After 2017’s Do You MindEP - that led to celebratory press from the likes of Pitchfork and the Guardian- Lindgaard began to explore the duality that arose from changing personal circumstances and prospering creative ones. “For the past few years I've learnt to live with a lot of unexpected wavy stuff turning me upside down emotionally,” she says. “While also seeing my musical career blossom. This two-sided lifestyle makes me create music for some reason, and the process evolves itself by my strong will of wanting to cut through the membrane between confusion and clarity.”
When trying to tap into the essence of her latest work, Lindgaard describes it as: “electronic, symphonic, poetic and hypnotizing.” all of which go someway to capturing the introspective euphoria of her latest work. Her vocals are at once fragile and floating, but also joyous and uplifting; underneath her voice sits rich, engulfing soundscapes, pulsing synths and cracking beats – it’s a place where ambient, dream pop, electronica and deconstructed club music all coalesce to find a new form.
The music captures a profound sense of intimacy, like having something whispered directly into your ear, but it’s also a vivacious and pulsating record that frequently erupts into throbs of pummelling electronics. The intimacy ultimately stemming from the simple roots of the music. “It always starts with me making music at home with my headphones,” she says. “I sit with a cup of tea or glass of red wine with some candles. I guess you could call it a classic bedroom pop situation but in my case it's more of a kitchen table pop thing.” But as those tracks evolve, they take on a more twisted and animated form, as she works with friend and co-producer Baya.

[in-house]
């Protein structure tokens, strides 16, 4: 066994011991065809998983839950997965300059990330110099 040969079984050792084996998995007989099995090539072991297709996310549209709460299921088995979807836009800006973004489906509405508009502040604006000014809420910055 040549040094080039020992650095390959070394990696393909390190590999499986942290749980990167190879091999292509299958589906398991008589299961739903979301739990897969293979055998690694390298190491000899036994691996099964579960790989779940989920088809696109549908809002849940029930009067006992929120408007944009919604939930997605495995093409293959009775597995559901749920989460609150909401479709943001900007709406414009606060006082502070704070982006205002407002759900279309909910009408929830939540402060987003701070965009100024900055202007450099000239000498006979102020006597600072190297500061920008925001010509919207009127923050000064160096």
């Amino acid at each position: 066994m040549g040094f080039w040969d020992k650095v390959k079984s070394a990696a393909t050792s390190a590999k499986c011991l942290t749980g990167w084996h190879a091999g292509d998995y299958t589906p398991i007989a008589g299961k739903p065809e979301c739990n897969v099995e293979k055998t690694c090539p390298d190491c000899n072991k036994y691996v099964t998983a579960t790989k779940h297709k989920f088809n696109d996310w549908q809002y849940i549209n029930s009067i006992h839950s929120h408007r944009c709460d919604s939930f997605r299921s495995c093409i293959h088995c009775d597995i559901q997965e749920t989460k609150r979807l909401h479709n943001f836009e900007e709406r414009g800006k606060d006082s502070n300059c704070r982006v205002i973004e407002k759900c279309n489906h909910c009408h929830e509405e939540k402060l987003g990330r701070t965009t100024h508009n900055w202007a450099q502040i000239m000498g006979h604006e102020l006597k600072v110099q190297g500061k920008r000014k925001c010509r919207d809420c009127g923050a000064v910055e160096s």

The songs evolving into new, previously unexplored terrain also fits in with what was running through Lindgaard’s head at the time. “I had quite an intense period of fascination for the universe and existential thoughts, as well as being very much into spaceship aesthetics.” The music reflects this deeply textured, thoughtful, otherworldly and almost sci-fi-esque tone. “I have a thing for things I don't understand, like time and space.” It was being introduced to the Roland Juno 106 and Oberheim-OB6 synths that led to the sound of the record taking shape and honing in on its aesthetic narrative. “My vision was to create my own spaceship. That's sort of the picture I have in my head when I think of my EP. Plus, my co-producer Baya’s studio sort of feels like a spaceship itself, which made the whole working and recording environment inspiring and easy going.”
The end of the project was not only a period of intense catharsis but also one of creative re-birth as Sassy 009 was re-born as a new project with a new identity. “When I finished the record, me and Baya listened through with the lights off, laying on the couch and in an office chair, closing our eyes and experiencing the journey we just had created. After the last track had played there was this thirty seconds of silence between us and then I said, ‘Baya, I know what the title is going to be…KILL SASSY 009. And he just said, ‘There you have it, Sunni’.
Lineups and times are subject to change.
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2208 Elliston Pl
Nashville, TN, 37203